NEW ORLEANS — The drums could be heard first and then the brass, and then, far down the street in the twilight, people could be seen dancing and swaying, the bells of sousaphones above them like halos. Shuffling back and forth at the front of the parade was a paint horse named Sunshine that somebody taught how to dance.
This was Day 2 of the party that has lasted over a week in the Treme neighborhood. On some nights there have been small, informal parades like this one; on other nights people from around the city and even tourists have flocked to this neighborhood, New Orleans’s cultural and musical heart, to see or be a part of a certain kind of celebration that takes place almost nowhere else.
On the nights between the death and the burial of one of their colleagues, musicians gather to play and remember. This culminates in the funeral procession, one of those local traditions that is featured in the city’s marketing materials but is no less old and true for it. People still talk about processions from years past, but in terms of size, the one coming up this Friday may be among the largest in recent memory.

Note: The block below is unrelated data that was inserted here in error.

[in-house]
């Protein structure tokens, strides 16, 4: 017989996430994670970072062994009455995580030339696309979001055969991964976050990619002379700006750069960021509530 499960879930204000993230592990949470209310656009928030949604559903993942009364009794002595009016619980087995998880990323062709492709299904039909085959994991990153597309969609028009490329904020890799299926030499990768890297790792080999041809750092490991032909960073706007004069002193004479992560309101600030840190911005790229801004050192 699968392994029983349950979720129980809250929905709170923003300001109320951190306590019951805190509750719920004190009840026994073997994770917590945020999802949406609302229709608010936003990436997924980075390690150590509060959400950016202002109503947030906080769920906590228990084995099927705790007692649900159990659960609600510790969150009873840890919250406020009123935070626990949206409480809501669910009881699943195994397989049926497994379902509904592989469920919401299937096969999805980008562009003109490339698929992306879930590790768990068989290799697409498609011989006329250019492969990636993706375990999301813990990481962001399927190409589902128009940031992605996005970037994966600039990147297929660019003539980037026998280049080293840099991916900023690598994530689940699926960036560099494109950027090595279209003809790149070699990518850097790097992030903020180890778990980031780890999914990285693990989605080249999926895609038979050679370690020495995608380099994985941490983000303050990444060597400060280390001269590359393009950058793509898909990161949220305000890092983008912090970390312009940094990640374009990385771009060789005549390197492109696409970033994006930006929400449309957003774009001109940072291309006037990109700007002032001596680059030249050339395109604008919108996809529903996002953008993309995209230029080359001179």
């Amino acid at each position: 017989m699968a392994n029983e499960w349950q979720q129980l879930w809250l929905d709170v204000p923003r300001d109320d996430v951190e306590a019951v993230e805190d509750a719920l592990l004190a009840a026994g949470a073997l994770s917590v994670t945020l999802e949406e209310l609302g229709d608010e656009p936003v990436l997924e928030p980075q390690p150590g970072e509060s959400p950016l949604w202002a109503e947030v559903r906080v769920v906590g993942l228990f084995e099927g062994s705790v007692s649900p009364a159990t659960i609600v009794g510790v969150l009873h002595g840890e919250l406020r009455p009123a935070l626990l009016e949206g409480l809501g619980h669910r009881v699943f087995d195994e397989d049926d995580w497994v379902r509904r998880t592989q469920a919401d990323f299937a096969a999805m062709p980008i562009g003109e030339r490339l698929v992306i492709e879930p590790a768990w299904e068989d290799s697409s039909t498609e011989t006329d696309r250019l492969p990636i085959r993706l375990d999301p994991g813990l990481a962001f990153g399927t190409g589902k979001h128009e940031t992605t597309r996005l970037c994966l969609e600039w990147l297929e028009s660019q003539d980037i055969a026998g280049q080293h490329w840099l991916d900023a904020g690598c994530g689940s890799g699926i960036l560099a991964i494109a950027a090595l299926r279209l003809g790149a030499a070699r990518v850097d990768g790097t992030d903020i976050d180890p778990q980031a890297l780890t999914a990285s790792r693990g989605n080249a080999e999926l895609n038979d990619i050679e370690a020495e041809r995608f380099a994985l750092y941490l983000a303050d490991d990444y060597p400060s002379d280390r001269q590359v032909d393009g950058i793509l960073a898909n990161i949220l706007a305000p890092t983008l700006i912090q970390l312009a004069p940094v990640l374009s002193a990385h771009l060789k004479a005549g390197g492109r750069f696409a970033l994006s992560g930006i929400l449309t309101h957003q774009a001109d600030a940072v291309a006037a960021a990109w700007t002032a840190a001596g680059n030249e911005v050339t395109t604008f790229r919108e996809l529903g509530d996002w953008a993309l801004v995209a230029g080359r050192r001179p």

“The way things is going, this is probably going to be the biggest,” said Action Jackson, a D.J. who follows cultural events for the local radio station WWOZ.
The man being laid to rest is Lionel Batiste, known to everyone for decades as Uncle Lionel, to many simply as “Unc.” Mr. Batiste, who was 80 when he died of cancer on July 8, was the singer, bass drummer and assistant grand marshal for the Treme Brass Band. He was also one of the great New Orleans personalities, the face of Treme and a consummate man about town.